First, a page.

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NMRA Track Voltages

The NMRA has various standards both electrical and mechnical.  All of the standard can be found here:

nmra standards and recommended practices

Of these standards, the NMRA has two standards that define what the track voltage is.

1) DC track voltage using NMRA Standard S9
2) DCC track voltage using NMRA Standard S9.1 Section C.

Simple Summary

NMRA S-9 Electrical says:
The minimum DC track voltage is 12VDC got HO and O scale.  The maximum DC track voltage is set by the voltage rating of the motor and must not be allowed to overheat.

NMRA S-9.1 DCC electrical Section C says:
The DCC voltage is based on the DC voltage PLUS 2 volts.  12VDC + 2V => 14V DCC For HO and O scale

See below for N and Z scale voltages.


There is only one section that talks about track voltage.  This section says:




A. Full throttle voltage available at railhead shall not be less than 12 volts direct current at maximum anticipated load. (1)


(1) When using a power source delivering a wave with greater harmonic content than full wave rectified sine wave, exercise care not to operate in such a manner to exceed the rated current or otherwise overheat the motor.


The actual DC voltage values for each scale is not listed in the standard.  Only the minimum is shown and it is the 12VDC standard we all know and love that has existed longer than I care to know.  

In practice the following happens:

N scale is typically 2V lower or 10VDC.   Why?  Given the smaller size and mass, between the motor and lights, the whole engine gets hot at 12V. 

Z scale is typically 9VDC.   Why?  Same as above only worse.

O scale is typically 2V higher or 14VDC.   Why?  The bigger motors draw higher current causing more voltage drop in the wiring such that by the time the voltage reaches the motor, its 12V.

DETAILED DISCUSSION OF NMRA S-9.1  Electrical Standards for DCC.

Section C covers the DCC voltage requirements.  It talks about both minimum and maximums for the booster and decoders.   The following are sentences are key excerpts of the whole text relating to nominal voltage operation.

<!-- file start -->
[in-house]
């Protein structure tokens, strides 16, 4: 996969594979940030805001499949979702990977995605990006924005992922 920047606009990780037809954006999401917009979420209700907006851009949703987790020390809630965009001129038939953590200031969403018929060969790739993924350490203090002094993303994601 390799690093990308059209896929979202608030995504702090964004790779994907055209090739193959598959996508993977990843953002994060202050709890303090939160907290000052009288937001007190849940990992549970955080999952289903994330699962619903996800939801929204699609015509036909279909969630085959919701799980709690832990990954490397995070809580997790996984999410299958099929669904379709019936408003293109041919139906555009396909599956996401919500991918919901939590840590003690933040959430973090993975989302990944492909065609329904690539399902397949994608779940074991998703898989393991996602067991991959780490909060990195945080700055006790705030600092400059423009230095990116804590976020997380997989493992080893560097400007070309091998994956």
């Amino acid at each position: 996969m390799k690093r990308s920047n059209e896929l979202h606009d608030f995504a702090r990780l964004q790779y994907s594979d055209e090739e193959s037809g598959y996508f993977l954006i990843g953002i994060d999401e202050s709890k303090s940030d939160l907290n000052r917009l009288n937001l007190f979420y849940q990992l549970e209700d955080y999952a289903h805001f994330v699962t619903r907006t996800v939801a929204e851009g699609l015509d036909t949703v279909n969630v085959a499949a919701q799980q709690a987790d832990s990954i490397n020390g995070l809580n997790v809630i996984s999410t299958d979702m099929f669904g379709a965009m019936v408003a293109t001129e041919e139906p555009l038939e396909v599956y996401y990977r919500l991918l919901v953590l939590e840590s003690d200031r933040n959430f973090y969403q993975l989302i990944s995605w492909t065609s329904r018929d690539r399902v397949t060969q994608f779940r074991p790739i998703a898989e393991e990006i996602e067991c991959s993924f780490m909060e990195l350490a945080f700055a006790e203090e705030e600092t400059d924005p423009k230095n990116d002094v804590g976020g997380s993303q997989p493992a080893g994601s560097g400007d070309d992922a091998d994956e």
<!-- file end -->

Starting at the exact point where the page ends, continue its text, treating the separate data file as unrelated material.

C: Power Transmission and Voltage Limits For Transmitting Power Through the Rails

The baseline method for providing the power to operate locomotives and accessories, which shall be supported by all Digital Command Stations and Digital Decoders, is by full-wave rectification of the bipolar NMRA digital signal within the Digital Decoder.

The RMS value of NMRA digital signal, measured at the track, shall not exceed by more than 2 volts(8) the voltage specified in standard S-9 for the applicable scale.

(8) The additional voltage is to compensate for voltage drop in the Digital Decoder, to ensure that the maximum voltage as specified in the NMRA Electrical Standard (S-9) is available at the motor brushes.


This section picks up where the S-9 DC standard left off.   All this section says is the DCC track voltage is to be no more than 2V higher than the DC track voltage to compensate for the voltage drop in the decoder for the given scale.

The calculated typical DCC voltages are actually shown in Section C's voltage graphs plot lines showing the typical voltage for each scale.  You can read the typical DCC track voltage from the graph.  It is the same in both the booster and decoder graphs.

So for the scales shown:

Large Scale = 16VDC + 2V = 18V DCC.
HO & O = 12VDC + 2V => 14V DCC.  
N scale = 10VDC + 2V => 12V DCC.

NOTE:  NCE's 10Amp booster is designed for O scale.  The booster is set at the factory for 16V DCC at the track level.  It is higher that 14V given the extremely high current output from the booster to support multiple O scale engines that can have old current hogging motors. 10Amp can drop a lot of voltage in wiring.